Kathleen O’Malley is a copy editor for the Chicago Tribune.
I was always good as a kid at pointing out things that were wrong or reworking things that were wrong. My first job was at my hometown newspaper in Muncie, Indiana. For my interview, I took a week’s worth of papers and marked them up. I went in and said, “If you hire me, this stuff wouldn’t happen.” I stayed there for 10 years.
What is your general process for copyediting a story?
I read through the entire story, making small fixes as needed. I read through a second time, looking for holes or other questions for the reporter. The final time, I make sure all changes make sense. You should read every story as if you are a reader of the newspaper. You’ll likely have the same questions in a story that a reader might.
With today’s news of the Congressman Steve Scalise shooting, what was the newsroom like?
Today was interesting. The story was localized because the shooter was from Illinois, so the Metro desk had someone writing a profile of the gunman. The National and Foreign desks were doing their things. Opinion was writing editorials about it. There’s a lot of coordinating to get stuff up on the website and have it all mesh with each other. We had to make sure the details were right. Stupid stuff like “Are we going to use this guy’s middle initial?” Metro had “Five people wounded in the shooting,” and it turns out one story had “Five people injured.” Another had “Five people injured but one wasn’t shot.” It’s just a matter of getting all those facts to match.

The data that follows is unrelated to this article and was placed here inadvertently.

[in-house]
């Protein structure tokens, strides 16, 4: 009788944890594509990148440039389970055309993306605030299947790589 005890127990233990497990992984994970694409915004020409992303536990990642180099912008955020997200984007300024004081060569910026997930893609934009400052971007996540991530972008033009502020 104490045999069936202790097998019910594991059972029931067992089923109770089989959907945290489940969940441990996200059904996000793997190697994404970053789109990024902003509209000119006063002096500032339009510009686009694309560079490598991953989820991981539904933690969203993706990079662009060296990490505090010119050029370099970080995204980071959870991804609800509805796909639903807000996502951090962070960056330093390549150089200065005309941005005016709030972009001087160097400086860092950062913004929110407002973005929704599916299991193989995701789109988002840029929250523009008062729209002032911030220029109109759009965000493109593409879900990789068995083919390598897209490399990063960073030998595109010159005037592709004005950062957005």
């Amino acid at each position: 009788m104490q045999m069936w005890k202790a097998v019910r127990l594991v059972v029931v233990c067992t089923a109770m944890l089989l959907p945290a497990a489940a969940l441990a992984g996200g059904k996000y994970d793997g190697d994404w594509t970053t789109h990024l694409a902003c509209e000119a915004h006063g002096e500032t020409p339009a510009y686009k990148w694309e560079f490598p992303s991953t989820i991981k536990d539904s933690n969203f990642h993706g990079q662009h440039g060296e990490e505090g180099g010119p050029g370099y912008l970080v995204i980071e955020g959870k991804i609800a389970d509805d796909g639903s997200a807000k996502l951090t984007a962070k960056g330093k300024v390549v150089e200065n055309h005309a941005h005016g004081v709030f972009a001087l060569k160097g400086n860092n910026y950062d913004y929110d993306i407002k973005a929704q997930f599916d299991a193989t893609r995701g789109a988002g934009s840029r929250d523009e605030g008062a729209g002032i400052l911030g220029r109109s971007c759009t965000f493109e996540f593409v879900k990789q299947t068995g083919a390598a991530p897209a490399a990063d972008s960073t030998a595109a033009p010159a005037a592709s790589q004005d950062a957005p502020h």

How do you get those things to match?
I was reading an editorial that stated, “Five people wounded,” and I was thinking all five of those people had been shot. And oddly enough, I looked up and CNN had on its crawl, “Four people injured.” Was it four or five? I went to the other desks and asked what they had going on in their stories. I went to the Metro editor to see what they had and then called the Opinion person and said: “These people have this, and those people have this. We need make it match what the actual situation was.” That took about 20 minutes to straighten out. It’s really embarrassing when your paper has three different versions of something happening.
What’s your advice for aspiring copy editors?
Challenge yourself. Dive into the deep end, and trust you’ll figure it out. I’ve gotten a “baptism by fire” at a couple of my jobs, and while I was terrified of failing, I always came out fine. If there’s a job you want, don’t give up. It took multiple attempts to get the jobs I wanted. Once I was invited to take a copyediting test, and it took another year before I was hired. Be flexible, and you’ll be viewed as a team player.
Saint Joseph’s University students interested in post-graduate training opportunities in Tribune-owned newsrooms in Chicago or Los Angeles or for the digital news site tronc.com should visit the Metpro website.
—Kevin Kaufman, M.A. ’18